My best friend from residency once told me that she knew a lot of people who dreamed of having a house on the beach but only one (me) who ever achieved it. The photo below shows my home in Bay St. Louis, MS before Hurricane Bitch swept the whole thing into the sea. Hurricane Bitch was my name for Katrina once I got to the anger stage of my grief….
My office was on the top floor of the blue house, in case you’re wondering. The title for today’s pondering is something I’ve said many times to people in psychotherapy. It came to me out of an experience in my first beach house,the “Wave House,” which had a small room with a big tub and a large mirror that reflected candlelight in the best of all possible ways for a meditative soak. The mirror had a crack in it. The saying came to me one day as I pondered how interesting it was that the crack did not detract from the pleasure of the space. Since I was in my writing-on-the-wall period, I painted the title of today’s piece on the mirror above and across the crack and it was soon in heavy rotation in my therapy office.
“Perfect is the enemy of good,” I’ve heard people say. I once had a bit of a debate on this point with an accomplished man I admire a great deal. Very much the perfectionist, he believed that not being a perfectionist encouraged mediocrity. I understood his point but took (and take) issue with it because of the harm I’ve seen perfectionism do.
Women and girls, in particular, have been damaged by the notion that they must be perfect in every way. Women with eating disorders die in the service of this impossible goal. Yes, I’m familiar with ‘shoot for the moon because even if you miss, you land among the stars.’ That’s fine for some things. (Greeting cards come to mind…) Dream big? Sure. But there’s a difference between having a big dream you work hard to achieve and thinking you have to be perfect in every single thing you do, every minute of every day. That’s what I call toxic perfectionism.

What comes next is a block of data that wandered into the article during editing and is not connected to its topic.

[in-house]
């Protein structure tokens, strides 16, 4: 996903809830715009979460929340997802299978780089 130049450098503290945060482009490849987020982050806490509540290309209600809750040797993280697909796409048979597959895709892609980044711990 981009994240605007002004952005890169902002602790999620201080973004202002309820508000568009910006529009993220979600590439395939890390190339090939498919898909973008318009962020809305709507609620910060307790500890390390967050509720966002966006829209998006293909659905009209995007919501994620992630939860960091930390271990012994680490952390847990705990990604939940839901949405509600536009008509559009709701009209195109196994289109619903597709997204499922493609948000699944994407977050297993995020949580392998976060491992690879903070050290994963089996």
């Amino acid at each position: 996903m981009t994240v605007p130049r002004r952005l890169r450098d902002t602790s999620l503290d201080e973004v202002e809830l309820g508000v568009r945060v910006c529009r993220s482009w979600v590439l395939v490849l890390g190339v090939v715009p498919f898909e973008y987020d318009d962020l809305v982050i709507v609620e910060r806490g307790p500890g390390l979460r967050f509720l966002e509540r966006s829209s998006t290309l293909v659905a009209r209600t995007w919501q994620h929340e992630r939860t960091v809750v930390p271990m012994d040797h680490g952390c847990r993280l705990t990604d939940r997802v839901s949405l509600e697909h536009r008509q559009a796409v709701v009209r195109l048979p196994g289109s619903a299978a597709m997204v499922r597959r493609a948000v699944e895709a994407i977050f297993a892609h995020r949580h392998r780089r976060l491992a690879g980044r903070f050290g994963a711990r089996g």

Perfect body, perfect clothes, perfectly groomed and turned out at all times, with the perfect husband, perfectly behaved children, perfect performance at the perfect job, perfect hobbies, perfect pets… it’s ridiculous. It’s also impossible. What happens when this mythical “perfect woman” misses a deadline, eats a piece of cake or finds out that “perfect” husband is having an affair? What goes through her mind? That he’s a cheating SOB? No. What she thinks is that she screwed up (i.e., wasn’t perfect) so, of course he cheated…. Look around in your life. Is toxic perfectionism hiding somewhere? Fairly often, in residential addiction treatment for women, there are women who are so focused on appearance that they can’t address the real problem–the illness that is apt to kill them. We sometimes ask these women not to wear makeup for a week just to practice letting something go. (The ruckus that often ensues is a story for another day.) Look around your life. See any toxic perfectionism? Pick something and practice letting it go!
Oh, and remember: Practice makes better, not perfect!